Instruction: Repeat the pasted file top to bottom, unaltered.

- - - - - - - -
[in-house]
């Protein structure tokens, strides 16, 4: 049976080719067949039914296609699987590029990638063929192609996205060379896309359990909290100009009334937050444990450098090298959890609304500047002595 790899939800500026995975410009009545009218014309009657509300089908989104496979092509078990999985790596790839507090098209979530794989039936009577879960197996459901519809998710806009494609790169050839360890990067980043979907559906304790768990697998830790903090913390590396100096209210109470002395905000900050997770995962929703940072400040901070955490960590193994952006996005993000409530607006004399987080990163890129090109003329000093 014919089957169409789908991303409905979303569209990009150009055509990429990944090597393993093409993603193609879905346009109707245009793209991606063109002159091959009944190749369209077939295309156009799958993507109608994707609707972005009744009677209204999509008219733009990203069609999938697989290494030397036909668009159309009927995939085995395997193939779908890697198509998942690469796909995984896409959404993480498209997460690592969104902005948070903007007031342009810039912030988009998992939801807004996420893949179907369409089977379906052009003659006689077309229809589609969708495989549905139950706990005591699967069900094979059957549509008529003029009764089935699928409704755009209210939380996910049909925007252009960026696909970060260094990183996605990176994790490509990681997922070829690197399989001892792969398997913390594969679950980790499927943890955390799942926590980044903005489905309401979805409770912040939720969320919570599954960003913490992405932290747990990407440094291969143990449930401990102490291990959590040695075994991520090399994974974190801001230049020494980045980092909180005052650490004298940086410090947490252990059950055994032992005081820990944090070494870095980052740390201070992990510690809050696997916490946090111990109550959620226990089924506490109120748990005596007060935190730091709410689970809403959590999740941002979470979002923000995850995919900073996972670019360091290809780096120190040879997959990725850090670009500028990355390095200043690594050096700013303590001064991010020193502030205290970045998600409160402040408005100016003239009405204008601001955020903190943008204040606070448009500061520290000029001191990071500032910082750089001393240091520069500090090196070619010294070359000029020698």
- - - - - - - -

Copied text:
[in-house]
């Protein structure tokens, strides 16, 4: 049976080719067949039914296609699987590029990638063929192609996205060379896309359990909290100009009334937050444990450098090298959890609304500047002595 790899939800500026995975410009009545009218014309009657509300089908989104496979092509078990999985790596790839507090098209979530794989039936009577879960197996459901519809998710806009494609790169050839360890990067980043979907559906304790768990697998830790903090913390590396100096209210109470002395905000900050997770995962929703940072400040901070955490960590193994952006996005993000409530607006004399987080990163890129090109003329000093 014919089957169409789908991303409905979303569209990009150009055509990429990944090597393993093409993603193609879905346009109707245009793209991606063109002159091959009944190749369209077939295309156009799958993507109608994707609707972005009744009677209204999509008219733009990203069609999938697989290494030397036909668009159309009927995939085995395997193939779908890697198509998942690469796909995984896409959404993480498209997460690592969104902005948070903007007031342009810039912030988009998992939801807004996420893949179907369409089977379906052009003659006689077309229809589609969708495989549905139950706990005591699967069900094979059957549509008529003029009764089935699928409704755009209210939380996910049909925007252009960026696909970060260094990183996605990176994790490509990681997922070829690197399989001892792969398997913390594969679950980790499927943890955390799942926590980044903005489905309401979805409770912040939720969320919570599954960003913490992405932290747990990407440094291969143990449930401990102490291990959590040695075994991520090399994974974190801001230049020494980045980092909180005052650490004298940086410090947490252990059950055994032992005081820990944090070494870095980052740390201070992990510690809050696997916490946090111990109550959620226990089924506490109120748990005596007060935190730091709410689970809403959590999740941002979470979002923000995850995919900073996972670019360091290809780096120190040879997959990725850090670009500028990355390095200043690594050096700013303590001064991010020193502030205290970045998600409160402040408005100016003239009405204008601001955020903190943008204040606070448009500061520290000029001191990071500032910082750089001393240091520069500090090196070619010294070359000029020698």